All times were Eastern.

Tuesday, February 12th, 1980: 9-11 P.M. (Olympic Preview)

Wednesday, February 13th: 2-4 P.M. (Live Broadcast of Opening Ceremonies)
and 9-11 P.M. (Rebroadcast of Opening Ceremonies)

Thursday, February 14th: 8:30-11 P.M. and 11:30-11:45 P.M.

Friday, February 15th: 8:30-11 P.M. and 11:30-11:45 P.M.

Saturday, February 16th; 1-3:30 P.M., 9-11 P.M., and 11:30-11:45 P.M.

Sunday, February 17th: 1-3:30 P.M., 8-11 P.M., and 11:30-11:45 P.M.

Monday, February 18th: 9-11 P.M. and 11:30-11:45 P.M.

Tuesday, February 19th: 8-11 P.M. and 11:30-11:45 P.M.

Wednesday, February 20th: 9-11 P.M. and 11:30-11:45 P.M.

Thursday, February 21st: 8-11 P.M. and 11:30-11:45 P.M.

Friday, February 22nd: 9-11 P.M. and 11:30-11:45 P.M.

Saturday, February 23rd: 12:30-3:30 P.M., 8-11 P.M., and 11:30-11:45 P.M.

Sunday, February 24th: 12 Noon-6 P.M., and 8-11 P.M. (the latter a Live Broadcast of the Closing Ceremonies)

Although ABC scheduled 50 1/2 hours of coverage from Lake Placid (and eventually broadcast 51 hours; see below), it was still much more television coverage than any previous Winter Olympics. I think ABC broadcast some 37 or 38 hours from Innsbruck in 1976.

As I mentioned above, there were two changes made to the above schedule. The first was a few weeks after the book was printed. The Lake Placid Organizing committee decided to move the start time of the first of the two hockey games on the final day of the Olympics (February 24th) from 12 Noon to 11 A.M., and ABC's daytime broadcast schedule for that day was adjusted, so coverage was seen from 11 A.M. to 2 P.M. and again from 3 to 6 P.M., both Eastern time.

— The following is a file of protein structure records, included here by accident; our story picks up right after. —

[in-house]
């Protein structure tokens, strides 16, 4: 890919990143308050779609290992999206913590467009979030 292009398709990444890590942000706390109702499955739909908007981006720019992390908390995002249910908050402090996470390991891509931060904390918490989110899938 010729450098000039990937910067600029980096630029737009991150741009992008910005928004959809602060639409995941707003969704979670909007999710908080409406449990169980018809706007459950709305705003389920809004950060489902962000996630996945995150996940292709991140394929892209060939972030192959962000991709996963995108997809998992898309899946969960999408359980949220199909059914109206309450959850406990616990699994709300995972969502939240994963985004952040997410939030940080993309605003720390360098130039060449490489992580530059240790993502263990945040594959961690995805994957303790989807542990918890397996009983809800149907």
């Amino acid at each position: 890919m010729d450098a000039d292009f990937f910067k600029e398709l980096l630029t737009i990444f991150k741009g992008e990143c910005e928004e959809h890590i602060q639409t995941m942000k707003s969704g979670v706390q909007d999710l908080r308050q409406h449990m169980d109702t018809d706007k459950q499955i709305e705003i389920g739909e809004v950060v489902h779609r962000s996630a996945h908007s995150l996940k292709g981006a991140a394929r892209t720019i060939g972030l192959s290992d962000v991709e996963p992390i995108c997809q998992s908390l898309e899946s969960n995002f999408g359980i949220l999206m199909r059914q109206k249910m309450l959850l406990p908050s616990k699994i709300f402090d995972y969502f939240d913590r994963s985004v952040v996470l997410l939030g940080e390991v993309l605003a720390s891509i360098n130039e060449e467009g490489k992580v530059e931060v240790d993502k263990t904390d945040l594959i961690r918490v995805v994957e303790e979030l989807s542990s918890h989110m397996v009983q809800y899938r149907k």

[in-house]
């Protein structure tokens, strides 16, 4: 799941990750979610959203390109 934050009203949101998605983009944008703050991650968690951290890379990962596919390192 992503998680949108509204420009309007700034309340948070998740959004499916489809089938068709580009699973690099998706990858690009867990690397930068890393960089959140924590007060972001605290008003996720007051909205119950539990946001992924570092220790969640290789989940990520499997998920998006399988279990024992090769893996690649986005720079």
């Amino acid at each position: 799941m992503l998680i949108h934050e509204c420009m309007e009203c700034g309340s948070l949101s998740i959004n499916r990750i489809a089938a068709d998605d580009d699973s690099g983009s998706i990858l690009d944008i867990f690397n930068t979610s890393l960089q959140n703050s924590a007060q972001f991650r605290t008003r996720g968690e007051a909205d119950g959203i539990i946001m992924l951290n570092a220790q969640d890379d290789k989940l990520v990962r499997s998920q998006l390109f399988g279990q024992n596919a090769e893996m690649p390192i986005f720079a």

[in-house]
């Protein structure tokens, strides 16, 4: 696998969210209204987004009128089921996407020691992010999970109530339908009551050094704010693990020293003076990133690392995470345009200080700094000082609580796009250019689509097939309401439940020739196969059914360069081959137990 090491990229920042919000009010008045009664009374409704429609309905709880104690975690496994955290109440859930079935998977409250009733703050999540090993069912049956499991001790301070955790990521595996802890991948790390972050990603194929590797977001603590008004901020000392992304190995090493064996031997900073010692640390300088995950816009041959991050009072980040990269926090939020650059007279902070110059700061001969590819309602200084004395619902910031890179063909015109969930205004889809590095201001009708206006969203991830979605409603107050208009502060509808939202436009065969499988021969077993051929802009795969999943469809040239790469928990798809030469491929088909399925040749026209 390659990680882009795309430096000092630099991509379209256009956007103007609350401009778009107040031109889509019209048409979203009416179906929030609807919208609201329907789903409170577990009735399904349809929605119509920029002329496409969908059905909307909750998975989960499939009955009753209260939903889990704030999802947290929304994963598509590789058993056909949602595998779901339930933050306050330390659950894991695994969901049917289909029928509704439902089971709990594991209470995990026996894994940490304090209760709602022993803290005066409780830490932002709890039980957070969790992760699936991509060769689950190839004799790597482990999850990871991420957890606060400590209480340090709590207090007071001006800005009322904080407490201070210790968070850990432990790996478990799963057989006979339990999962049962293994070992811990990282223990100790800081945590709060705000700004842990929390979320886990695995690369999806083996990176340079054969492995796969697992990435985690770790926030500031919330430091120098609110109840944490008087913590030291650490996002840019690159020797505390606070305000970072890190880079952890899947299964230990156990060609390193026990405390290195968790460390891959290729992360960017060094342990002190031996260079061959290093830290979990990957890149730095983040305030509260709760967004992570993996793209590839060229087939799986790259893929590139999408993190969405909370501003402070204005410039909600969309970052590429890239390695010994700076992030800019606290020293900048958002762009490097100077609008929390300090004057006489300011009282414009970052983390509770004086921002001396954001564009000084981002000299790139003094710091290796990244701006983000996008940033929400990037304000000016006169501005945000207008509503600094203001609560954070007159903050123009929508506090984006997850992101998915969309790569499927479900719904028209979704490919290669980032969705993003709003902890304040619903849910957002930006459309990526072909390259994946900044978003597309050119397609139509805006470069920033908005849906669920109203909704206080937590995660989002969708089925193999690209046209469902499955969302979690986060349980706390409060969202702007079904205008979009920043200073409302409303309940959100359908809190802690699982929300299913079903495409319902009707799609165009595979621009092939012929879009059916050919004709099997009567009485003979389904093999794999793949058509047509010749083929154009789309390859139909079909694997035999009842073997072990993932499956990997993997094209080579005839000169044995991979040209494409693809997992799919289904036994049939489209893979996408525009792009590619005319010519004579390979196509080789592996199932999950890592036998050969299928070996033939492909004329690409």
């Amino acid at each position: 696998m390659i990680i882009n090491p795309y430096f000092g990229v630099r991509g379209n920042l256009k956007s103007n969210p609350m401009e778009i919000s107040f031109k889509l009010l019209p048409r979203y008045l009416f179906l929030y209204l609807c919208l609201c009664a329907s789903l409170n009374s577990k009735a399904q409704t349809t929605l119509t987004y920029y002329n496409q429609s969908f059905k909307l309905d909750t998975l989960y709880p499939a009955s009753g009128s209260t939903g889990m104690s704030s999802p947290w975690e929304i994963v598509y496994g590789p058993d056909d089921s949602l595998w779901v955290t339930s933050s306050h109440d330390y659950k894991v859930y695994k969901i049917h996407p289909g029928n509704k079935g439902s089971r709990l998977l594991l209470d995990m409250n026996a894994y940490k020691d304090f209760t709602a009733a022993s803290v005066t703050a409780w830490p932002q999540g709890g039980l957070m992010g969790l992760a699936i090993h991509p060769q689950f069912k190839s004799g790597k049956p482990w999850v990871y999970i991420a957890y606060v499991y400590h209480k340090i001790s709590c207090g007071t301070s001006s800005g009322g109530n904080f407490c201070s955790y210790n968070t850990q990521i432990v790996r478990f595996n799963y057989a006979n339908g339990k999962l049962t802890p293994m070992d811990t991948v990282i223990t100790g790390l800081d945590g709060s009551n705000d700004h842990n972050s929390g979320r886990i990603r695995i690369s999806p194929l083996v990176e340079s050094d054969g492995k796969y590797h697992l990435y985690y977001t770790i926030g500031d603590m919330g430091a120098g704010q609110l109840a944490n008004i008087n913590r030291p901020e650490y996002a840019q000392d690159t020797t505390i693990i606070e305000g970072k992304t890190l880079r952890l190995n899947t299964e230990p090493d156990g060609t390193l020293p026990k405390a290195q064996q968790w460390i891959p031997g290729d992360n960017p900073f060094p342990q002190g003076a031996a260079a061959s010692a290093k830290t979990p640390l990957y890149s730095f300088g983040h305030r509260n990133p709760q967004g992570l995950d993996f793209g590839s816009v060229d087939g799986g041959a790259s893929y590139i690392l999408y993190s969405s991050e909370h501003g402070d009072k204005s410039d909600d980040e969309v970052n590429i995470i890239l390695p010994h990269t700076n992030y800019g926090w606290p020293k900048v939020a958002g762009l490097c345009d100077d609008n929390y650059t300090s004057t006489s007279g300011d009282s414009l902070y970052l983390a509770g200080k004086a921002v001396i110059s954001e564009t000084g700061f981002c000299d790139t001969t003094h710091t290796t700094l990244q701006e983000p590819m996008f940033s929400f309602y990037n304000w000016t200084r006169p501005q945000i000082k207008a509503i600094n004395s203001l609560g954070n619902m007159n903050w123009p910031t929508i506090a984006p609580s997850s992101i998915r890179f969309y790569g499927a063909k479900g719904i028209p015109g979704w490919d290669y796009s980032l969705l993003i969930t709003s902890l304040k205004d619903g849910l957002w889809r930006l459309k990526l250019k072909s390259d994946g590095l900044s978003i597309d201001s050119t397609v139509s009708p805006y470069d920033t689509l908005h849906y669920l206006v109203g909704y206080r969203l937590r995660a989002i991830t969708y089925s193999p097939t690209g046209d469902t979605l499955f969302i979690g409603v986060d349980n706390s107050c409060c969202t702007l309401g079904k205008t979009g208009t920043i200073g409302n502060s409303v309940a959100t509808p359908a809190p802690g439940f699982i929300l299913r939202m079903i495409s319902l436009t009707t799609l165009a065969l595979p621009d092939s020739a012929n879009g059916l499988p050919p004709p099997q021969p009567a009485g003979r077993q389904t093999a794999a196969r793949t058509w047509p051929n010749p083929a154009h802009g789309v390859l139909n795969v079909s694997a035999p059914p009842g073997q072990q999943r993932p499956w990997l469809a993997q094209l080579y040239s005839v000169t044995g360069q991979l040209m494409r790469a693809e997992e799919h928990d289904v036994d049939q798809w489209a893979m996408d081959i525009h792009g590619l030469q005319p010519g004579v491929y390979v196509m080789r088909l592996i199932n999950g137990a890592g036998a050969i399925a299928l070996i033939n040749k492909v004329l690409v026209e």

The second change to ABC's broadcast schedule came during the Games. Once the U.S./Soviet Union matchup in hockey was set for February 22nd, ABC expanded that night's prime-time show from 9 to 11 P.M. EST to 8:30-11 P.M. EST in order to show the game in full (However, it was NOT broadcast live--it was seen on a three-and-a-half hour tape-delay). 

By the way, although the game was on tape (as was the men's slalom ski race, which was edited down to two ten-minute segments and shown between periods of the U.S./U.S.S.R. hockey game), studio host Jim McKay was live, and I recall he opened that evening's prime-time broadcast by noting that there was "a lot of excitment here in Lake Placid. Tonight, we're going to show you the big hockey games between the United States and Russia in it's entirety, a game that ended just about an hour ago. It's possible you may already have heard what happened. Let's watch the game, as called earlier this evening by our Al Micheals and former Montreal Canadiens all-star goaltender Ken Dryden...".